End in sight for men-only events at Hawick Common Riding
This year's Hawick Common Riding is set to be one of the most controversial and uncertain in its 315-year history.
As revealed in last week’s Southern, it appears that the last vestiges of the event’s traditional male domination are coming to an end.
The town’s common riding committee issued an unprecedented statement last Wednesday night outlining its stated commitment to equal rights.
That followed decades of criticism over inequalities between the sexes during the common riding, held annually to commemorate the victory of Hawick youths over a marauding English force in 1514.
The statement makes clear that women will not be stopped from riding at any mounted events, including the preliminary rideouts, chases and at the main common riding day on the Friday.
Even more radically, it appears that women are to be allowed access to St Leonard’s Hut and other venues previously off limits to them, although, on the other hand, they are apparently being requested not to exercise that right out of respect for tradition.
However, behind the strong words there appears to be an element of trepidation as to what this year’s event will bring, with common riding chiefs forced to issue the statement only after a post on a social media site suggested women were gearing up to take part in the last few male-only events this summer.
One source close to the committee said: “It’s a wait-and-see situation.
“How many, if any, women will want to take part in the traditionally male-only events? What will the reaction be? There is an element of uncertainty and trepidation.”
Town provost Watson McAteer expressed his support for the committee’s stance, saying: “While not present at the common riding meeting last week due to being on holiday, I am supportive of the statement the committee has made, making it clear that all are welcome to participate in the common riding.
“I sincerely hope this clarifies the position and that Hawick’s fantastic and historic festival is enjoyed by all who take part.”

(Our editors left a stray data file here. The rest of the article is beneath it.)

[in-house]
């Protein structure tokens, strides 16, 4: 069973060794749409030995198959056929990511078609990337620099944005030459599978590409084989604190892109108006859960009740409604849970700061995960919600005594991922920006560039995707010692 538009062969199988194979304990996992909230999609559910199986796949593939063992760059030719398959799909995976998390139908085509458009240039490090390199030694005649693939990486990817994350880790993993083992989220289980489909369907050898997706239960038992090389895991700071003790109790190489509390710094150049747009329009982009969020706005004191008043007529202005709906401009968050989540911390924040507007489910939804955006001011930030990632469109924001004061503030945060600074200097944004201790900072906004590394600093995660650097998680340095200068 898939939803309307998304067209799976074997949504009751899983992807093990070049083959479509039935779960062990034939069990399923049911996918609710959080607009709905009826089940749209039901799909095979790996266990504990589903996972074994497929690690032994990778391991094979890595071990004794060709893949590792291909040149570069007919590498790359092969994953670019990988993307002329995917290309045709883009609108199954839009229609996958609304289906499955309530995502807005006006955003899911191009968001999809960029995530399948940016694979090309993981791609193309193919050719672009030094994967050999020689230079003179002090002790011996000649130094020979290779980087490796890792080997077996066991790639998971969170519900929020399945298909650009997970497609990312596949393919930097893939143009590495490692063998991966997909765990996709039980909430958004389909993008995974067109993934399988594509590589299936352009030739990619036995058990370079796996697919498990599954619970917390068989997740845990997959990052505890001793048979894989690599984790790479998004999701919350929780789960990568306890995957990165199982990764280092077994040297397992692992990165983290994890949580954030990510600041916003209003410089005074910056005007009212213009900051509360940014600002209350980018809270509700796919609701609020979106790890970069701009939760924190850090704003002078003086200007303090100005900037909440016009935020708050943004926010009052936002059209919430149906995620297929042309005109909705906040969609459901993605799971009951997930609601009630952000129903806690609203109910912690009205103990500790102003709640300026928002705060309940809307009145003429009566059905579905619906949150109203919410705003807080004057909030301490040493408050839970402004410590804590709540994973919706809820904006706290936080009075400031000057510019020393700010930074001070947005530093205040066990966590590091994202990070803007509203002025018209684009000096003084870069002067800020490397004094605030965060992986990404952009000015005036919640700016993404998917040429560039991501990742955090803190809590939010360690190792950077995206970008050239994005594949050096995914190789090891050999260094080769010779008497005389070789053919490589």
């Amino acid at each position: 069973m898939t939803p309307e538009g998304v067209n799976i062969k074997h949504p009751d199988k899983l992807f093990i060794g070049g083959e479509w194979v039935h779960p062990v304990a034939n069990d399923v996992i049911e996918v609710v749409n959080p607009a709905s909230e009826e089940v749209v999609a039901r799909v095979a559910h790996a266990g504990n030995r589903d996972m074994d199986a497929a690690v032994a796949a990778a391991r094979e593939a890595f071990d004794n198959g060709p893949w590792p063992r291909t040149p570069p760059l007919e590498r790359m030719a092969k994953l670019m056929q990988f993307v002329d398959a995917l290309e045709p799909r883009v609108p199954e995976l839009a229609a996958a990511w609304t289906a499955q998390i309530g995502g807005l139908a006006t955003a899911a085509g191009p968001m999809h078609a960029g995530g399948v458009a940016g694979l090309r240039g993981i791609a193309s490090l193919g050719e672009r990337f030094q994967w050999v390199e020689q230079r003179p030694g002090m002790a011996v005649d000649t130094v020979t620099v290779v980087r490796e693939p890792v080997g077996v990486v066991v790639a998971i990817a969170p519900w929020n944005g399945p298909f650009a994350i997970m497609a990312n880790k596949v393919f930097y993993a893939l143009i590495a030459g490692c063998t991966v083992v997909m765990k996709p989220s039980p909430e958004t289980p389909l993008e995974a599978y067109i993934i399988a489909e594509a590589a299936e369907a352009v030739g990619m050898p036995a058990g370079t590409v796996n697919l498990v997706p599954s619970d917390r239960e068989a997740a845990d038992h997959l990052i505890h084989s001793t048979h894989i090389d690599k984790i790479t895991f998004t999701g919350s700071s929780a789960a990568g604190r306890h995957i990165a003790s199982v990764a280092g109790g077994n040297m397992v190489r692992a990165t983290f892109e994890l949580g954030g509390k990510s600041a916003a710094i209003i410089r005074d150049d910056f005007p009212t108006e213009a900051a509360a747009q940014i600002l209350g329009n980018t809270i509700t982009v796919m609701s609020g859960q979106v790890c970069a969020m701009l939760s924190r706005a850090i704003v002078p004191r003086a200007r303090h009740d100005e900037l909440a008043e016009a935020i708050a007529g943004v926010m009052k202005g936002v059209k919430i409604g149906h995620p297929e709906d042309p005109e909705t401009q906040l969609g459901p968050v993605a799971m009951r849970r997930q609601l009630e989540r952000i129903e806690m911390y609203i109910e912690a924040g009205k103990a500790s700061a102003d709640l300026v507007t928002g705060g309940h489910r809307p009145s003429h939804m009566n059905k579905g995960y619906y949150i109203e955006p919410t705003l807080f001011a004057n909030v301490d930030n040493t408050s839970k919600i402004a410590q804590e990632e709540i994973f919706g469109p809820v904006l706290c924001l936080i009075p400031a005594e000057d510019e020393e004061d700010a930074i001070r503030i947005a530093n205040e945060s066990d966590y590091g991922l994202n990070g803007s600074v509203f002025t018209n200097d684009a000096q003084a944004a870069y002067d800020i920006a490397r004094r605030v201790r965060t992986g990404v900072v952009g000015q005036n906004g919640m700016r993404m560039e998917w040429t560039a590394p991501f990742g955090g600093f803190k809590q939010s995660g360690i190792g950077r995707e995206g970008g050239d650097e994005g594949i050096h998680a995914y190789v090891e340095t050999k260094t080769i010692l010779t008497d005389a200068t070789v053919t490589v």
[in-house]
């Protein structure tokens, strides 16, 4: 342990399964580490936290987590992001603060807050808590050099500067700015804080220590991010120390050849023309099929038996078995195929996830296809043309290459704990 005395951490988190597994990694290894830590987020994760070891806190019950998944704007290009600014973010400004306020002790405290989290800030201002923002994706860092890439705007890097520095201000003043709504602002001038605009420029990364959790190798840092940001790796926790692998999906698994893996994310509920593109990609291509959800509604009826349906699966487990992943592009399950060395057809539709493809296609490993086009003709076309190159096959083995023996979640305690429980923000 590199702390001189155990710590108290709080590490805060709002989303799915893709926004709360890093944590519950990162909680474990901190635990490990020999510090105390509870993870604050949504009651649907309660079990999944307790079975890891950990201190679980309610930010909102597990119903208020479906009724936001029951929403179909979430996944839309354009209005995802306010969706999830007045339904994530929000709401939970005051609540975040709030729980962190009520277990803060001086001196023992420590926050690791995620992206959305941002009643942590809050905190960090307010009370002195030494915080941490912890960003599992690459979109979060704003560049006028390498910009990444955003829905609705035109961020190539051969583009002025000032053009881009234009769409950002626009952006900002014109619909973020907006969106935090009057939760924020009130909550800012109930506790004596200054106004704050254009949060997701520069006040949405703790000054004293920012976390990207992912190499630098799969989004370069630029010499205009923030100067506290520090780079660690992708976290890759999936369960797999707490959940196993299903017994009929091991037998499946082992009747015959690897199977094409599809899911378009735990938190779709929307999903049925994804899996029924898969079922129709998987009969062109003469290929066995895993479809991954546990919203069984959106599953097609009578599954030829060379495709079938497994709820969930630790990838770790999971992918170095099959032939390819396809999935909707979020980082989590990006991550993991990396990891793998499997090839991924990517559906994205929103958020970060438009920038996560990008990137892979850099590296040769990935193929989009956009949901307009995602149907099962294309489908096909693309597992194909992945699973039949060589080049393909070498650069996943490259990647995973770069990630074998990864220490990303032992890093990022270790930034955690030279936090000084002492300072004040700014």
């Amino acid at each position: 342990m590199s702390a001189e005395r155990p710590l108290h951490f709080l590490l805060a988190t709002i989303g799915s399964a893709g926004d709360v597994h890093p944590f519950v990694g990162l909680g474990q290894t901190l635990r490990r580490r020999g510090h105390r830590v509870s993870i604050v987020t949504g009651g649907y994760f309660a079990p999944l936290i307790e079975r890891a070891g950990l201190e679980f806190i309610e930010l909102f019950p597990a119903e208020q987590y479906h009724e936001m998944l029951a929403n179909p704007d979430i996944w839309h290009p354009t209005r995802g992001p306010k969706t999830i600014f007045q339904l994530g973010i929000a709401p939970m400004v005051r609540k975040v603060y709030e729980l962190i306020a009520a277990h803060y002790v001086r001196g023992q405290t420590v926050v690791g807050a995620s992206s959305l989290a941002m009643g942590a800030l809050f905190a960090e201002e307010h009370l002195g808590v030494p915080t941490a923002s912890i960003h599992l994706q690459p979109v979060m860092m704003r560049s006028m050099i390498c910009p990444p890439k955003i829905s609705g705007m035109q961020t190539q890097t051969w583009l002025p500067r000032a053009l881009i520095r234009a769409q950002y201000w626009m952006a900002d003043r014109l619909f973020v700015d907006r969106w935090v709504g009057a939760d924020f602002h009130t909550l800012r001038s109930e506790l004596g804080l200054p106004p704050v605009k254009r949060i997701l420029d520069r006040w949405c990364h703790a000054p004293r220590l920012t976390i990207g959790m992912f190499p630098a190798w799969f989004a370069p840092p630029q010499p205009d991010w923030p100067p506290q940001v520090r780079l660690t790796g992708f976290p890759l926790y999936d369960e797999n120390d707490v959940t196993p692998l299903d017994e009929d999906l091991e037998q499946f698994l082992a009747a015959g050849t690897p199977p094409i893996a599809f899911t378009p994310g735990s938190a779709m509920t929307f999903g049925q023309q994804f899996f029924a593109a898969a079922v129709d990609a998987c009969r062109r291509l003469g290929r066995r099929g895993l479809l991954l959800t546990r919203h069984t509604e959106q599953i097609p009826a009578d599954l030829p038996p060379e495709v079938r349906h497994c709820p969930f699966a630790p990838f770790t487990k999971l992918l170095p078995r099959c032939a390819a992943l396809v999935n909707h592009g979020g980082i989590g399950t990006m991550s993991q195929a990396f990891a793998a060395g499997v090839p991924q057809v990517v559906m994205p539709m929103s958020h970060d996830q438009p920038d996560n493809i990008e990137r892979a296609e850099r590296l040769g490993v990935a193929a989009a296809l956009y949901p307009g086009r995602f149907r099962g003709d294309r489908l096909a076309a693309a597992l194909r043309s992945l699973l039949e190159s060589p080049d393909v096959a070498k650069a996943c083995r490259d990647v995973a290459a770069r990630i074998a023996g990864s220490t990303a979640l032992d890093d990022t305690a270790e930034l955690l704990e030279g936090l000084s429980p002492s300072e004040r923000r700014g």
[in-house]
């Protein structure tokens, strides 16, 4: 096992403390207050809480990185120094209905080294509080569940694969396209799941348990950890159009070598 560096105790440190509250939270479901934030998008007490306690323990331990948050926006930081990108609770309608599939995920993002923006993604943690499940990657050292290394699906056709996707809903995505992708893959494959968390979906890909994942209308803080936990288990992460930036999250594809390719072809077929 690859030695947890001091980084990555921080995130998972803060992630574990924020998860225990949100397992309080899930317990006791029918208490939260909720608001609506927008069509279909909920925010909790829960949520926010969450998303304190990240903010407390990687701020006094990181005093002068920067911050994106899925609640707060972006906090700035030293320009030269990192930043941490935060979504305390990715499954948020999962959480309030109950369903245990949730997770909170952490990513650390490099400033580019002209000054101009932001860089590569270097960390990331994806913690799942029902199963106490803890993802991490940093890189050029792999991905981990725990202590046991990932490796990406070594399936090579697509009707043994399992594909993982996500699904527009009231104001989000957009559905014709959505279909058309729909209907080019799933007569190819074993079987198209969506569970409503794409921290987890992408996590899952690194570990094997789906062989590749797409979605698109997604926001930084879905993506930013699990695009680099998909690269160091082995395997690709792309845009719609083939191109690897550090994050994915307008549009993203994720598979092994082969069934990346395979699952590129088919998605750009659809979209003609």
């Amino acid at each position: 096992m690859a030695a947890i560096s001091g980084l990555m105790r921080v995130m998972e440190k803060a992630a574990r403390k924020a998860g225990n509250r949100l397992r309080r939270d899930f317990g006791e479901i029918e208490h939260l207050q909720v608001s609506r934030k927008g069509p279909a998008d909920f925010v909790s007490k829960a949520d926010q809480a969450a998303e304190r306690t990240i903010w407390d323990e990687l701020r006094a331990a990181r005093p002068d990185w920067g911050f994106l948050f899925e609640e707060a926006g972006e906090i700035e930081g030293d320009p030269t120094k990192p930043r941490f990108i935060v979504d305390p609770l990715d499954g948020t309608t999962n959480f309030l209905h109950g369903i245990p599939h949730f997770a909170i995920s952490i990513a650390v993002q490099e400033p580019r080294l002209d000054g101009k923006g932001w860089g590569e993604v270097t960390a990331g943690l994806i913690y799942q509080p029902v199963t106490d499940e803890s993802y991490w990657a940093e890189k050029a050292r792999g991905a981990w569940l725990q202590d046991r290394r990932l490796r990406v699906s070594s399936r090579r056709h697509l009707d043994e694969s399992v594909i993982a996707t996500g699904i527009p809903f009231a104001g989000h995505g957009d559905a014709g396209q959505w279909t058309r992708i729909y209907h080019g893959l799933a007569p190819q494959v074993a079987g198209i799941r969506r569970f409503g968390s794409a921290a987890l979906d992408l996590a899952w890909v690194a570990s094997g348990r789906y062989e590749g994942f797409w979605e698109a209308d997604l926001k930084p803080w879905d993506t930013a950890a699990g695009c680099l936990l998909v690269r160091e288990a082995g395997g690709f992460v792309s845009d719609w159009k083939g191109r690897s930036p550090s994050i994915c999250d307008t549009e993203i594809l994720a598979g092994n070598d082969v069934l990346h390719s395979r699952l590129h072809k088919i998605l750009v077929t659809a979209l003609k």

Also supportive is his predecessor as provost, fellow councillor Stuart Marshall, and he added: “Law and legislation clearly decided on this many years ago, and I would ask that people abide by the statement made by the common riding committee. Nobody is above the law,”
A committee spokesman said the decision to issue the statement had been made “due to recent comments and speculation on social media”.
The statement says the committee accepts that women have a right to attend all the week’s events and will comply with the relevant equal opportunities legislation, though its stops short of admitting having been arguably in breach of those laws for over 40 years.
Controversy has dogged the traditionally male-dominated event for many years.
As far back as 1996, two women took legal action claiming that the men-only parts of the common riding were in breach of the 1975 Sex Discrimination Act. That dispute eventually led to a compromise allowing women to take part in more of the event’s 13 rideouts and other such events.
In its statement, the committee says: “The committee appreciate and would like to thank the Hawick public and those of our neighbouring towns who respect the heritage, customs and traditions of Hawick Common Riding, allowing the chases and the common riding Friday, as well as the hut and the election night smoker to be all male events.
“We are a town steeped in history and rich in pageantry, so it is important we preserve what we have for our future generations.
“The committee are aware that a few women are now wishing to have full access to all common riding functions and are also aware that, under equal opportunities legislation, they have the right to do so.
“The common riding committee will not break the law.
“All those taking part must be aware that there are codes of conduct and protocols for these events, and these must be respected.
“As a committee, we are aware we live in a time of equal rights for women, and can appreciate this, although we also need to remember our historic traditions so that they can be passed on to the next generation.”